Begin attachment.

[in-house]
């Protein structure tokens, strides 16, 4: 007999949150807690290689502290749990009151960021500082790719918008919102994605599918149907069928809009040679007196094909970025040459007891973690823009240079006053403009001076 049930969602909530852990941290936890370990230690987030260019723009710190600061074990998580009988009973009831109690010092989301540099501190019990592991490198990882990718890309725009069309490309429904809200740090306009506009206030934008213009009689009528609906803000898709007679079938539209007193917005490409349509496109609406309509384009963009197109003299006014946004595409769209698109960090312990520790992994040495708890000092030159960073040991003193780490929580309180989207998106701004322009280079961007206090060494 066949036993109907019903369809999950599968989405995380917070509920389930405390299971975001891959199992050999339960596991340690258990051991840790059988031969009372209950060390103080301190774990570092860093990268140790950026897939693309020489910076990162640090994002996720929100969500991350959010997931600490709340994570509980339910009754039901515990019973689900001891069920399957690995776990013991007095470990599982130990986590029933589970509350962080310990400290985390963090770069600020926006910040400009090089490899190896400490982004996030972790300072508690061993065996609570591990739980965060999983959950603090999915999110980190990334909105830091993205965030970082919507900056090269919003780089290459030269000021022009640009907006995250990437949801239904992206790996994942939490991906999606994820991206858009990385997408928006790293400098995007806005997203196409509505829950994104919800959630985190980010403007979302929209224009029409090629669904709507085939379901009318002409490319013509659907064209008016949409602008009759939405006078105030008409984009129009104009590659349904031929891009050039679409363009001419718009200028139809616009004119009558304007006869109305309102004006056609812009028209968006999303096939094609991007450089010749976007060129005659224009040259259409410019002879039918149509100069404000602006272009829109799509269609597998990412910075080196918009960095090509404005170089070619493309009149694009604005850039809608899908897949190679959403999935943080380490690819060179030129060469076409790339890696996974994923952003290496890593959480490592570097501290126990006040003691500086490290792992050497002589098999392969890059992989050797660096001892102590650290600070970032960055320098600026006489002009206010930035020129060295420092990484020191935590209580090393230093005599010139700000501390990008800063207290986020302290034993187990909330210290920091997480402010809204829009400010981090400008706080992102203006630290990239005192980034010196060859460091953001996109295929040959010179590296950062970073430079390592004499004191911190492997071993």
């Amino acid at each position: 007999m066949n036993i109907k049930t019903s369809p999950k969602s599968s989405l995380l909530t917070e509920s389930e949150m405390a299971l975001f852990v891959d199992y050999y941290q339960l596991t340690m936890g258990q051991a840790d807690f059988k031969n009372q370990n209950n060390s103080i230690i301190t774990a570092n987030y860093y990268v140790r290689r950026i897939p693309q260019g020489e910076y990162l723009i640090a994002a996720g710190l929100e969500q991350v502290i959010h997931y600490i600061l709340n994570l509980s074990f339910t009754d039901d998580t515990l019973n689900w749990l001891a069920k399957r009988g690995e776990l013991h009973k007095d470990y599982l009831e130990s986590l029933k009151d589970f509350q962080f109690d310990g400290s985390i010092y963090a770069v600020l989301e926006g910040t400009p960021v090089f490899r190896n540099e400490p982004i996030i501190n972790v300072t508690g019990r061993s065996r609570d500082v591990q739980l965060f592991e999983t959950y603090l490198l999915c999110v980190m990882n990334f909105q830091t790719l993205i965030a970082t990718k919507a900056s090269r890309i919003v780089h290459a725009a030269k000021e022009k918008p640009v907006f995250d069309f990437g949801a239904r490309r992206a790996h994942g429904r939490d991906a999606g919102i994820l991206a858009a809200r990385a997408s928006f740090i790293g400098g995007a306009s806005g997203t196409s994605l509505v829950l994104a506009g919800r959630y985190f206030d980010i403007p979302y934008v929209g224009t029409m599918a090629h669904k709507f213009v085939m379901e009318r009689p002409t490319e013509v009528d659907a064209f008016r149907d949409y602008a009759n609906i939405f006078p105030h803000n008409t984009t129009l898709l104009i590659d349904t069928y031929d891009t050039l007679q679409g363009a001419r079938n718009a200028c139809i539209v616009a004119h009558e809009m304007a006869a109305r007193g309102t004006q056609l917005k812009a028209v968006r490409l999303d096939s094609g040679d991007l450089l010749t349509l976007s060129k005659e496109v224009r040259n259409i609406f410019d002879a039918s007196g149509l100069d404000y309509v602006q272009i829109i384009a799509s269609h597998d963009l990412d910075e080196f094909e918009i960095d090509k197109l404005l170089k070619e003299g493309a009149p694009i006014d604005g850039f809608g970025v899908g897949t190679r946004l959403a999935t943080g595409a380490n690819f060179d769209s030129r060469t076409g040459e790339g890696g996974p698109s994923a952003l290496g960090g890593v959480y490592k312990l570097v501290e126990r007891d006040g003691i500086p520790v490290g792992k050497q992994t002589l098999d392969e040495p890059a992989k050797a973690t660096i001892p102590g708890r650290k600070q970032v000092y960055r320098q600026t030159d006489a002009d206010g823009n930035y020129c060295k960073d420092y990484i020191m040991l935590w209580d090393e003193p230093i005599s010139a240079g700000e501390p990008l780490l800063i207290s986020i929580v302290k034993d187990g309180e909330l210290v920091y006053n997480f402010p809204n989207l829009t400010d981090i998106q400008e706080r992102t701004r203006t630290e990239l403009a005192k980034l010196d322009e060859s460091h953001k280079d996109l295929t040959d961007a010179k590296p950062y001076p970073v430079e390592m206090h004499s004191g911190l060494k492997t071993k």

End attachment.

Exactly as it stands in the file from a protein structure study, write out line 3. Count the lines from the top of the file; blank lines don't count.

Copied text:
């Amino acid at each position: 007999m066949n036993i109907k049930t019903s369809p999950k969602s599968s989405l995380l909530t917070e509920s389930e949150m405390a299971l975001f852990v891959d199992y050999y941290q339960l596991t340690m936890g258990q051991a840790d807690f059988k031969n009372q370990n209950n060390s103080i230690i301190t774990a570092n987030y860093y990268v140790r290689r950026i897939p693309q260019g020489e910076y990162l723009i640090a994002a996720g710190l929100e969500q991350v502290i959010h997931y600490i600061l709340n994570l509980s074990f339910t009754d039901d998580t515990l019973n689900w749990l001891a069920k399957r009988g690995e776990l013991h009973k007095d470990y599982l009831e130990s986590l029933k009151d589970f509350q962080f109690d310990g400290s985390i010092y963090a770069v600020l989301e926006g910040t400009p960021v090089f490899r190896n540099e400490p982004i996030i501190n972790v300072t508690g019990r061993s065996r609570d500082v591990q739980l965060f592991e999983t959950y603090l490198l999915c999110v980190m990882n990334f909105q830091t790719l993205i965030a970082t990718k919507a900056s090269r890309i919003v780089h290459a725009a030269k000021e022009k918008p640009v907006f995250d069309f990437g949801a239904r490309r992206a790996h994942g429904r939490d991906a999606g919102i994820l991206a858009a809200r990385a997408s928006f740090i790293g400098g995007a306009s806005g997203t196409s994605l509505v829950l994104a506009g919800r959630y985190f206030d980010i403007p979302y934008v929209g224009t029409m599918a090629h669904k709507f213009v085939m379901e009318r009689p002409t490319e013509v009528d659907a064209f008016r149907d949409y602008a009759n609906i939405f006078p105030h803000n008409t984009t129009l898709l104009i590659d349904t069928y031929d891009t050039l007679q679409g363009a001419r079938n718009a200028c139809i539209v616009a004119h009558e809009m304007a006869a109305r007193g309102t004006q056609l917005k812009a028209v968006r490409l999303d096939s094609g040679d991007l450089l010749t349509l976007s060129k005659e496109v224009r040259n259409i609406f410019d002879a039918s007196g149509l100069d404000y309509v602006q272009i829109i384009a799509s269609h597998d963009l990412d910075e080196f094909e918009i960095d090509k197109l404005l170089k070619e003299g493309a009149p694009i006014d604005g850039f809608g970025v899908g897949t190679r946004l959403a999935t943080g595409a380490n690819f060179d769209s030129r060469t076409g040459e790339g890696g996974p698109s994923a952003l290496g960090g890593v959480y490592k312990l570097v501290e126990r007891d006040g003691i500086p520790v490290g792992k050497q992994t002589l098999d392969e040495p890059a992989k050797a973690t660096i001892p102590g708890r650290k600070q970032v000092y960055r320098q600026t030159d006489a002009d206010g823009n930035y020129c060295k960073d420092y990484i020191m040991l935590w209580d090393e003193p230093i005599s010139a240079g700000e501390p990008l780490l800063i207290s986020i929580v302290k034993d187990g309180e909330l210290v920091y006053n997480f402010p809204n989207l829009t400010d981090i998106q400008e706080r992102t701004r203006t630290e990239l403009a005192k980034l010196d322009e060859s460091h953001k280079d996109l295929t040959d961007a010179k590296p950062y001076p970073v430079e390592m206090h004499s004191g911190l060494k492997t071993k």